Breakthrough

Life with Beverly has been so calm, so orderly, so free of bad behavior that it has left me with little to report on for this blog. Last night, however, Beverly made a breakthrough that was exciting.

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In general, she has learned all her commands with little fuss, but over the past few months she developed one terrible phobia. Faced with having to go up a set of stairs with open treads, like this one, she becomes frozen with terror. Most Friday evenings, we join a group of friends for a potluck and movie-watching in the Hillcrest condo of our friend Alberto. He lives on the third floor, connected to the ground by an elevator and a set of stairs — with open treads. Beverly is not the first puppy to be afraid of them.  I’ve reported on our troubles with various of her predecessors. But Beverly has been the most afraid. Week after week Steve has patiently worked with her, trying to lure her upward with increasingly irresistible treats. She descends with no problem, but she has mulishly resisted climbing.

So at puppy class last night, when our instructor, Shaina, asked if anyone was dealing with any problems, Steve lamented about what a challenge it has been to try and overcome Beverly’s open-tread terror.

“Let’s all go work on it together,” Shaina suggested. “Right now.” First she directed us all to pass our dogs to the puppy-raisers on our left (so every dog was being handled by someone more or less new to him or her). Beverly went to Mark, whom we know fairly well. (With his wife, Karla, Mark is raising an easy-going pure-bred male lab named Keegan.)

Outside, most of the dogs ascended the stairs without incident. 062717 Stairs2

Mark approached with Beverly, and for a minute I thought perhaps she would be swept up in the momentum of the group ascent. 062717 Stairs3

But then she seemed to realize what she was about to do. She froze, then turned away, cringing.062717 Stairs4

Oddly, a moment later, Keegan had trouble with the climb — despite the fact that he has gone up and down even scarier stairs many times. Happily, he was being handled by Dan Flynn, who along with his wife, Janice, is one of the most experienced puppy-raisers in the United States. (They’re raised more than 20 CCI pups — most of whom have graduated to lives of service.) Dan helped us in the past when one of our charges was terrified of open-tread stairs, so I wasn’t surprised to see him calmly coax Keegan upward.

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Mark waited, then walked over again with Beverly. She put her front paws on the lowest step…

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but then  she seemed to think better of what she was doing, and shied away. Mark led her back, and she got up two steps.062717 Stairs 8

She looked panicky and backed off again, but Mark led her back, and in a daze, I watched her timidly scurry all the way up to the landing, where her buddy Keegan was waiting. All of us assembled puppy-raisers cheered, and Mark gave Beverly many pats and a food treat.062717 Stairs9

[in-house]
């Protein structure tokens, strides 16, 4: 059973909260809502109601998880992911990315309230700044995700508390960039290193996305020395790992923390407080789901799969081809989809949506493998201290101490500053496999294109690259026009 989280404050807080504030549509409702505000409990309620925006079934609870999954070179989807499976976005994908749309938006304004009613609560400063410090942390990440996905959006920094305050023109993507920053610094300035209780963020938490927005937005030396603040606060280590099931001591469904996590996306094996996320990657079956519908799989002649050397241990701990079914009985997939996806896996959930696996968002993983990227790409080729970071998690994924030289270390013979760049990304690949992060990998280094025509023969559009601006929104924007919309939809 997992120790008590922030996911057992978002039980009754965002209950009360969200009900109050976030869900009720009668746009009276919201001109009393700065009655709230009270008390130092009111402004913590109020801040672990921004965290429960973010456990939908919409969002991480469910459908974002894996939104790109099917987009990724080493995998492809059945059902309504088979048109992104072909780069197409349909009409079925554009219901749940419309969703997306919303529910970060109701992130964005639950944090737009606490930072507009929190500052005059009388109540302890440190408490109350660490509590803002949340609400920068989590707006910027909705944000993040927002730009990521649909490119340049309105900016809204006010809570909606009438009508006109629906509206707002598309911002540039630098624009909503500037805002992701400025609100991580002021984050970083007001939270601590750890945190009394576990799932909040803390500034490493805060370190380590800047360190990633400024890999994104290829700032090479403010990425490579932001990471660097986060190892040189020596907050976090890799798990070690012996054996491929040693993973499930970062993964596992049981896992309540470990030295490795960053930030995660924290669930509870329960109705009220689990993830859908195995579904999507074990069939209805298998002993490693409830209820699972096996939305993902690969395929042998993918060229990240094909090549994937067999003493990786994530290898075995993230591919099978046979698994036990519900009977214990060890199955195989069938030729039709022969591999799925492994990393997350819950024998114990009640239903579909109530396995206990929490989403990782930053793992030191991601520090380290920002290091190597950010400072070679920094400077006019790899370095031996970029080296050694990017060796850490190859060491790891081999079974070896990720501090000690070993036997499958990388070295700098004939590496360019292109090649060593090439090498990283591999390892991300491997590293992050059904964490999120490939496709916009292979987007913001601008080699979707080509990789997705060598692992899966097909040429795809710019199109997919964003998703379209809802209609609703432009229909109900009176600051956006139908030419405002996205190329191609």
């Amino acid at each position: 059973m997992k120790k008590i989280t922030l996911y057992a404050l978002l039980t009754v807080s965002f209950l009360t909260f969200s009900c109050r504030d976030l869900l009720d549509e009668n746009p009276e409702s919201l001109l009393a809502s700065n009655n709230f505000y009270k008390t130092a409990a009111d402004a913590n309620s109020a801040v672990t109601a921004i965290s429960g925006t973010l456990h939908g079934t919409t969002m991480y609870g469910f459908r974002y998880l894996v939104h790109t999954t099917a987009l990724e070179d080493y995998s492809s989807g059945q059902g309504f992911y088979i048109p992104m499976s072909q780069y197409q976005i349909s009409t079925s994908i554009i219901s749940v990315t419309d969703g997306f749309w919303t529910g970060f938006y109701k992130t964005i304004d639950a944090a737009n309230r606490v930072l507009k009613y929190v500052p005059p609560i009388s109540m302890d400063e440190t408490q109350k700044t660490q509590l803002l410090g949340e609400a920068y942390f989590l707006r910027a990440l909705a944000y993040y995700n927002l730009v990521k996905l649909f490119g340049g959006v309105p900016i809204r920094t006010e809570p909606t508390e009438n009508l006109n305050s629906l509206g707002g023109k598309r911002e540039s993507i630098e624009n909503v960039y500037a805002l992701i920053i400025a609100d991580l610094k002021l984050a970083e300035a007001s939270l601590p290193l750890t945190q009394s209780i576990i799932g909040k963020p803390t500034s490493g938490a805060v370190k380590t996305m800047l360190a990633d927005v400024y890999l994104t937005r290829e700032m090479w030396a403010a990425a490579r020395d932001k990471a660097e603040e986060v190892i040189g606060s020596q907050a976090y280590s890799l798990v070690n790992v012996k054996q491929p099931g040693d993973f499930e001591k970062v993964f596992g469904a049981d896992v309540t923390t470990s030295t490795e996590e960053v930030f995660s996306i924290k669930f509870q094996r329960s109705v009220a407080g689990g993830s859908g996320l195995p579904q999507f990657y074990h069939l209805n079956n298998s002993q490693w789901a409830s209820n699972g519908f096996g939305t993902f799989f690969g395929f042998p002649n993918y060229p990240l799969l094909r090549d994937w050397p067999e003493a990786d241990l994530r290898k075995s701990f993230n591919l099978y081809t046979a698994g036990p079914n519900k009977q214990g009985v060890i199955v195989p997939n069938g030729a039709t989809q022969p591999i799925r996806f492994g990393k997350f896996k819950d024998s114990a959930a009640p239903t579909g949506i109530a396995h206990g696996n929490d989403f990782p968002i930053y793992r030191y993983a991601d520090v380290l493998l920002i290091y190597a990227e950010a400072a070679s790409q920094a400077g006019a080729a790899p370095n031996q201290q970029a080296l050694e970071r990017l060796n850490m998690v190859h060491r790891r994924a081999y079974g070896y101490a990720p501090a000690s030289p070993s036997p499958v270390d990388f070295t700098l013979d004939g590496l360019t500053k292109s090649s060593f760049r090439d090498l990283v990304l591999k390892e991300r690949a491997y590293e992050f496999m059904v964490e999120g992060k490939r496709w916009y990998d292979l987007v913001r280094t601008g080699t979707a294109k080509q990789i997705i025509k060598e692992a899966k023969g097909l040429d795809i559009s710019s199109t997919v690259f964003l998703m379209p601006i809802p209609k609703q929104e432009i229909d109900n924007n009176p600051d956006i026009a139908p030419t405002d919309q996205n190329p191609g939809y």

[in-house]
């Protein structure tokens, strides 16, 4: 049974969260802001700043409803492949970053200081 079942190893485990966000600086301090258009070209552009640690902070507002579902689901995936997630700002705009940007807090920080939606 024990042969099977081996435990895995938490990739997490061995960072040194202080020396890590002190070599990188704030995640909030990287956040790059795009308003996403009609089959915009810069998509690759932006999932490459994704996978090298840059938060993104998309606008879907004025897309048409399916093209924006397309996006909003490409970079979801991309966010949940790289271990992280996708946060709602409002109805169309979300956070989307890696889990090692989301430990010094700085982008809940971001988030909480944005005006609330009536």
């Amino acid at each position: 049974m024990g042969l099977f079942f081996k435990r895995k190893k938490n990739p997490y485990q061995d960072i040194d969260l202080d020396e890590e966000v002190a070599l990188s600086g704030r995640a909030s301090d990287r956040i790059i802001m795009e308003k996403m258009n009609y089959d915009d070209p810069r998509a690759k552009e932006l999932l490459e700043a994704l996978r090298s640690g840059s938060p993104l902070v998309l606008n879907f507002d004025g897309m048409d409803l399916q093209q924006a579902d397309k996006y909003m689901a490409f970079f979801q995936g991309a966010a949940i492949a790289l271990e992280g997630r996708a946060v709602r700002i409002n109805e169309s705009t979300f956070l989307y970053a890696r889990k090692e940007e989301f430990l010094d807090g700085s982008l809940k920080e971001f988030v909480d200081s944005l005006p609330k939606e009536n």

He led her down the stairs and approached the stairs again. This time she hustled up the Treads of Terror with notably less hesitation.

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I’m not sure if she’ll bound up the ones at Alberto’s this Friday night. But if she balks, I now feel confident we’ll be able to get her over it. It was another lesson in how life is easier when one is raising one’s puppy within a supportive village.

 

 

 

 

 

 

Climbing up stairs with open treads can terrify puppies. It’s understandable. If you’re little and low, it looks like it would be easy to slip through the openings and fall to your death. We saw the effect such stairs had on Dionne (our fifth CCI pup) whenever we entered the stairwell in our friend Alberto’s building. Dionne was normally a bold and fearless spirit, yet she would freeze at the sight of those stairs. We worked for months to overcome that, trying in vain to lure her up with various tasty treats. But nothing worked until a fellow puppy raiser who is extraordinarily experienced broke through her phobia during an outing at Fashion Valley.

Kyndall has been having a similar reaction to the very same set of stairs. But last night we had a breakthrough. Our contribution to the evening’s potluck was hummus and sautéed lamb, and I had to slice off a lot of lamb fat while preparing the dish. Both Tucker and Kyndall watched me intensely as I did this. They stared. They drooled. To lift their spirits, we mixed in a few small bits of the lamb fat into their dinner kibble. But Steve cut up most of it into tiny squares and took a small bagful of it with us to Albie’s.

We entered the Stairwell of Terror. Steve got out a bit of lamb fat.

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Lamb fat in hand, he started up the stairs, and Kyndall bounded up after him!

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We cheered and praised her (including Albie, who is making a documentary about raising service dogs and so was filming the proceedings). Once or twice, she hesitated and we could see the old fear grip her.

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But Steve waved the lamb in front of her nose, and each time it did the trick.

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She walked all the way up to Albie’s place on the third floor, wagging her tail and licking her chops.

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It will be interesting to see how she does next time. (I’m thinking we need a little stash of that fat in reserve.)